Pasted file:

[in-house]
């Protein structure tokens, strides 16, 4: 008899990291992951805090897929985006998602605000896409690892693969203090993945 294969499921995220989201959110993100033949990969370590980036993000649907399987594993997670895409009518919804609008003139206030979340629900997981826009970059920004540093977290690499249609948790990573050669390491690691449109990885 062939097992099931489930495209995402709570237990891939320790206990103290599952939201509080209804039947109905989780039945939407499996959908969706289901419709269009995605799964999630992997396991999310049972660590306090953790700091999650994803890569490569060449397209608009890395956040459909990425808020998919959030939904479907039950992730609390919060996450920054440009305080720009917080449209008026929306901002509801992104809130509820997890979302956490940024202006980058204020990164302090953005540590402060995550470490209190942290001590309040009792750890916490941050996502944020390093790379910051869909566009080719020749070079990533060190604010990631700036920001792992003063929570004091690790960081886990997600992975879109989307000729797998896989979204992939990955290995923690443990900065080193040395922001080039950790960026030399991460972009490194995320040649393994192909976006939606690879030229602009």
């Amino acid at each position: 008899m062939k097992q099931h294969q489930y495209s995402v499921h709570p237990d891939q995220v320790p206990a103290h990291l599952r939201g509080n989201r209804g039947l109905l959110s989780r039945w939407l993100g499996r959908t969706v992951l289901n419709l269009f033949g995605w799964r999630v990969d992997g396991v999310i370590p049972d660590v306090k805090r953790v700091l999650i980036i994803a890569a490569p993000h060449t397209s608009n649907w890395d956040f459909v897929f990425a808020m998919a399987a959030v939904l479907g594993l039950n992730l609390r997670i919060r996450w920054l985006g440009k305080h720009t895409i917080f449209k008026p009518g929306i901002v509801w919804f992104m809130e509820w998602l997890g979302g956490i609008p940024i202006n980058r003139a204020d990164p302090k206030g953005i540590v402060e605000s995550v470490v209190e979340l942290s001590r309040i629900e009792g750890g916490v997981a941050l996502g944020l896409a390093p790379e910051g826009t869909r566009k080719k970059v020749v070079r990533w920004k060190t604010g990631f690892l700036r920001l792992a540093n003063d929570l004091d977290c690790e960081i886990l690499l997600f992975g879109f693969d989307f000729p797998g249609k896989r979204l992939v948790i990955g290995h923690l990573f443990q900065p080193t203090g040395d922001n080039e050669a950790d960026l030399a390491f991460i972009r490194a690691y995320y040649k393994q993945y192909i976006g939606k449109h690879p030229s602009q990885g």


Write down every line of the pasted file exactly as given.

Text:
[in-house]
């Protein structure tokens, strides 16, 4: 008899990291992951805090897929985006998602605000896409690892693969203090993945 294969499921995220989201959110993100033949990969370590980036993000649907399987594993997670895409009518919804609008003139206030979340629900997981826009970059920004540093977290690499249609948790990573050669390491690691449109990885 062939097992099931489930495209995402709570237990891939320790206990103290599952939201509080209804039947109905989780039945939407499996959908969706289901419709269009995605799964999630992997396991999310049972660590306090953790700091999650994803890569490569060449397209608009890395956040459909990425808020998919959030939904479907039950992730609390919060996450920054440009305080720009917080449209008026929306901002509801992104809130509820997890979302956490940024202006980058204020990164302090953005540590402060995550470490209190942290001590309040009792750890916490941050996502944020390093790379910051869909566009080719020749070079990533060190604010990631700036920001792992003063929570004091690790960081886990997600992975879109989307000729797998896989979204992939990955290995923690443990900065080193040395922001080039950790960026030399991460972009490194995320040649393994192909976006939606690879030229602009």
């Amino acid at each position: 008899m062939k097992q099931h294969q489930y495209s995402v499921h709570p237990d891939q995220v320790p206990a103290h990291l599952r939201g509080n989201r209804g039947l109905l959110s989780r039945w939407l993100g499996r959908t969706v992951l289901n419709l269009f033949g995605w799964r999630v990969d992997g396991v999310i370590p049972d660590v306090k805090r953790v700091l999650i980036i994803a890569a490569p993000h060449t397209s608009n649907w890395d956040f459909v897929f990425a808020m998919a399987a959030v939904l479907g594993l039950n992730l609390r997670i919060r996450w920054l985006g440009k305080h720009t895409i917080f449209k008026p009518g929306i901002v509801w919804f992104m809130e509820w998602l997890g979302g956490i609008p940024i202006n980058r003139a204020d990164p302090k206030g953005i540590v402060e605000s995550v470490v209190e979340l942290s001590r309040i629900e009792g750890g916490v997981a941050l996502g944020l896409a390093p790379e910051g826009t869909r566009k080719k970059v020749v070079r990533w920004k060190t604010g990631f690892l700036r920001l792992a540093n003063d929570l004091d977290c690790e960081i886990l690499l997600f992975g879109f693969d989307f000729p797998g249609k896989r979204l992939v948790i990955g290995h923690l990573f443990q900065p080193t203090g040395d922001n080039e050669a950790d960026l030399a390491f991460i972009r490194a690691y995320y040649k393994q993945y192909i976006g939606k449109h690879p030229s602009q990885g």